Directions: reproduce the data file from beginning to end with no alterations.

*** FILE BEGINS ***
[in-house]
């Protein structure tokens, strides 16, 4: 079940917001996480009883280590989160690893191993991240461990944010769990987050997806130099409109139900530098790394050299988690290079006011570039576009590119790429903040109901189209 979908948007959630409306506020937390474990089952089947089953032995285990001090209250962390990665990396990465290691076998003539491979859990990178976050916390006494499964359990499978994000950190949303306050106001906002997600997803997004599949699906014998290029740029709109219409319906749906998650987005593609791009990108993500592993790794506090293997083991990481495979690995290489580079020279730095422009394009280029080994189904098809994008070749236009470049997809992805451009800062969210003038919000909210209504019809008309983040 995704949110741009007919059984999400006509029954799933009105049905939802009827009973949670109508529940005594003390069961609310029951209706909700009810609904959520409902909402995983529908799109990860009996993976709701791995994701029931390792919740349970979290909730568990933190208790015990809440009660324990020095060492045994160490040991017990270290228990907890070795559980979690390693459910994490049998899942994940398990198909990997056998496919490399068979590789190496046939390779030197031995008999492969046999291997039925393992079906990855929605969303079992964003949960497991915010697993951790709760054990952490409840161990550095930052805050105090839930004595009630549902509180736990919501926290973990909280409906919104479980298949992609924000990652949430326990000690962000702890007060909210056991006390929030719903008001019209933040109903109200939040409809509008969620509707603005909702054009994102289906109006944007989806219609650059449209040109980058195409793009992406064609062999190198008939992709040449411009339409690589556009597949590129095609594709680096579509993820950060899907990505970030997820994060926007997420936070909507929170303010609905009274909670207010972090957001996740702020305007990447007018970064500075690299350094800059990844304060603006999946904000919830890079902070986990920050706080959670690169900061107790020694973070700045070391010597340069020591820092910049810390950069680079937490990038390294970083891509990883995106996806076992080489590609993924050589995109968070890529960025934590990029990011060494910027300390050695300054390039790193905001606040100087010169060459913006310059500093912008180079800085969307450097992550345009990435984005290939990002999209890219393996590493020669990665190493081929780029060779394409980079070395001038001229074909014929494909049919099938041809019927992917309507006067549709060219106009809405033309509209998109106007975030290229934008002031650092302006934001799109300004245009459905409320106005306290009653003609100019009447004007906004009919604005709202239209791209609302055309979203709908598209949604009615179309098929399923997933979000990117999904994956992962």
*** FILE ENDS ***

[in-house]
């Protein structure tokens, strides 16, 4: 079940917001996480009883280590989160690893191993991240461990944010769990987050997806130099409109139900530098790394050299988690290079006011570039576009590119790429903040109901189209 979908948007959630409306506020937390474990089952089947089953032995285990001090209250962390990665990396990465290691076998003539491979859990990178976050916390006494499964359990499978994000950190949303306050106001906002997600997803997004599949699906014998290029740029709109219409319906749906998650987005593609791009990108993500592993790794506090293997083991990481495979690995290489580079020279730095422009394009280029080994189904098809994008070749236009470049997809992805451009800062969210003038919000909210209504019809008309983040 995704949110741009007919059984999400006509029954799933009105049905939802009827009973949670109508529940005594003390069961609310029951209706909700009810609904959520409902909402995983529908799109990860009996993976709701791995994701029931390792919740349970979290909730568990933190208790015990809440009660324990020095060492045994160490040991017990270290228990907890070795559980979690390693459910994490049998899942994940398990198909990997056998496919490399068979590789190496046939390779030197031995008999492969046999291997039925393992079906990855929605969303079992964003949960497991915010697993951790709760054990952490409840161990550095930052805050105090839930004595009630549902509180736990919501926290973990909280409906919104479980298949992609924000990652949430326990000690962000702890007060909210056991006390929030719903008001019209933040109903109200939040409809509008969620509707603005909702054009994102289906109006944007989806219609650059449209040109980058195409793009992406064609062999190198008939992709040449411009339409690589556009597949590129095609594709680096579509993820950060899907990505970030997820994060926007997420936070909507929170303010609905009274909670207010972090957001996740702020305007990447007018970064500075690299350094800059990844304060603006999946904000919830890079902070986990920050706080959670690169900061107790020694973070700045070391010597340069020591820092910049810390950069680079937490990038390294970083891509990883995106996806076992080489590609993924050589995109968070890529960025934590990029990011060494910027300390050695300054390039790193905001606040100087010169060459913006310059500093912008180079800085969307450097992550345009990435984005290939990002999209890219393996590493020669990665190493081929780029060779394409980079070395001038001229074909014929494909049919099938041809019927992917309507006067549709060219106009809405033309509209998109106007975030290229934008002031650092302006934001799109300004245009459905409320106005306290009653003609100019009447004007906004009919604005709202239209791209609302055309979203709908598209949604009615179309098929399923997933979000990117999904994956992962």